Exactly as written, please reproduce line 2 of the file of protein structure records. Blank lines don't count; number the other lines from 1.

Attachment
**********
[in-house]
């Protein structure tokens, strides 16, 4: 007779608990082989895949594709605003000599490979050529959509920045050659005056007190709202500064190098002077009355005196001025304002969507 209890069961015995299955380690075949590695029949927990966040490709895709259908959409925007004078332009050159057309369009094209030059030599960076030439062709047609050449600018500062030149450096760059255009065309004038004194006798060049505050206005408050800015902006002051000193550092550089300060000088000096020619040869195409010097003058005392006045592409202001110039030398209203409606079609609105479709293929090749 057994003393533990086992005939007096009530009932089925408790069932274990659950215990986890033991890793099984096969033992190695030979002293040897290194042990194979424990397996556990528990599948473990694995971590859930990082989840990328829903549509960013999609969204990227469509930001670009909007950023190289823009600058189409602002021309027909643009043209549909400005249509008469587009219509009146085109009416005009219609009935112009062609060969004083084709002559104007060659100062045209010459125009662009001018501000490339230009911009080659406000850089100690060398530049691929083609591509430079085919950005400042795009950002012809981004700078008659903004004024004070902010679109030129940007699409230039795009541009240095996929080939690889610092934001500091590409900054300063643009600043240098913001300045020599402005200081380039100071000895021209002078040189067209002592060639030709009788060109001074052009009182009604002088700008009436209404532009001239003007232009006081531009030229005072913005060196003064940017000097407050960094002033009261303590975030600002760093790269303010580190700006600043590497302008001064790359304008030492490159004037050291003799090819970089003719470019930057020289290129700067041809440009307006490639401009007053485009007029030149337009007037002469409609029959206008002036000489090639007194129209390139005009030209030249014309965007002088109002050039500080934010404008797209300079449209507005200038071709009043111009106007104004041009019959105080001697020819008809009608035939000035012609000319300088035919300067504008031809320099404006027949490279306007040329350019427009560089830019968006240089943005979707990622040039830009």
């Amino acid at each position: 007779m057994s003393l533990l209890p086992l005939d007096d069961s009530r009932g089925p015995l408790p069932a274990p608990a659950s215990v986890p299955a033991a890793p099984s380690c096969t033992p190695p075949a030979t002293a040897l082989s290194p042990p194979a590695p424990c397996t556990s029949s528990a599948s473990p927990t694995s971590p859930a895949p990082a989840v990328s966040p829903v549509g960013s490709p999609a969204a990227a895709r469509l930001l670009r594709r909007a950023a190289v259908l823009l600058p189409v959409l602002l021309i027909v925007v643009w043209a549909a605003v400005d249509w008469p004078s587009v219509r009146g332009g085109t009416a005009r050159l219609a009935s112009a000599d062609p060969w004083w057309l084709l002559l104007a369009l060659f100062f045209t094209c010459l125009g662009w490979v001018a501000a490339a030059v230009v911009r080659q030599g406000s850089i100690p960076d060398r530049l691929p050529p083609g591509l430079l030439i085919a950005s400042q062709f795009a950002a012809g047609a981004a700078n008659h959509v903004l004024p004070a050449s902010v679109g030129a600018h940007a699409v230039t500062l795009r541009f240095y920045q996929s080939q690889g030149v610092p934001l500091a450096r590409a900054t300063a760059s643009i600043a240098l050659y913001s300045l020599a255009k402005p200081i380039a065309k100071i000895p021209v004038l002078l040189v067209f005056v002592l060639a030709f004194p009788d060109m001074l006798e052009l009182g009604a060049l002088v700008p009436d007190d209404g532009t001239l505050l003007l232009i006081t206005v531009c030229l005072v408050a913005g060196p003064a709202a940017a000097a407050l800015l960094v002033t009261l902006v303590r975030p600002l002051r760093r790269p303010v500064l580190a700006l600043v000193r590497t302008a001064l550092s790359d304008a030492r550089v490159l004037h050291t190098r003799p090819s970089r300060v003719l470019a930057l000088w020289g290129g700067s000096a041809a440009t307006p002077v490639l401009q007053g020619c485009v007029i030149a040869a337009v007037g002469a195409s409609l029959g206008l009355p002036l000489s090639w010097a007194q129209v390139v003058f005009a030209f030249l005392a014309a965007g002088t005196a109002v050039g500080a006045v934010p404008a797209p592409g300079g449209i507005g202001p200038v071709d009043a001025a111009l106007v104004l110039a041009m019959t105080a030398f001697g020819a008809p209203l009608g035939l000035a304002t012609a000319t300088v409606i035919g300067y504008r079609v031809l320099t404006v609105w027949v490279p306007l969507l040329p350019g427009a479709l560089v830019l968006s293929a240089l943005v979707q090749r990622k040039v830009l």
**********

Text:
């Protein structure tokens, strides 16, 4: 007779608990082989895949594709605003000599490979050529959509920045050659005056007190709202500064190098002077009355005196001025304002969507 209890069961015995299955380690075949590695029949927990966040490709895709259908959409925007004078332009050159057309369009094209030059030599960076030439062709047609050449600018500062030149450096760059255009065309004038004194006798060049505050206005408050800015902006002051000193550092550089300060000088000096020619040869195409010097003058005392006045592409202001110039030398209203409606079609609105479709293929090749 057994003393533990086992005939007096009530009932089925408790069932274990659950215990986890033991890793099984096969033992190695030979002293040897290194042990194979424990397996556990528990599948473990694995971590859930990082989840990328829903549509960013999609969204990227469509930001670009909007950023190289823009600058189409602002021309027909643009043209549909400005249509008469587009219509009146085109009416005009219609009935112009062609060969004083084709002559104007060659100062045209010459125009662009001018501000490339230009911009080659406000850089100690060398530049691929083609591509430079085919950005400042795009950002012809981004700078008659903004004024004070902010679109030129940007699409230039795009541009240095996929080939690889610092934001500091590409900054300063643009600043240098913001300045020599402005200081380039100071000895021209002078040189067209002592060639030709009788060109001074052009009182009604002088700008009436209404532009001239003007232009006081531009030229005072913005060196003064940017000097407050960094002033009261303590975030600002760093790269303010580190700006600043590497302008001064790359304008030492490159004037050291003799090819970089003719470019930057020289290129700067041809440009307006490639401009007053485009007029030149337009007037002469409609029959206008002036000489090639007194129209390139005009030209030249014309965007002088109002050039500080934010404008797209300079449209507005200038071709009043111009106007104004041009019959105080001697020819008809009608035939000035012609000319300088035919300067504008031809320099404006027949490279306007040329350019427009560089830019968006240089943005979707990622040039830009």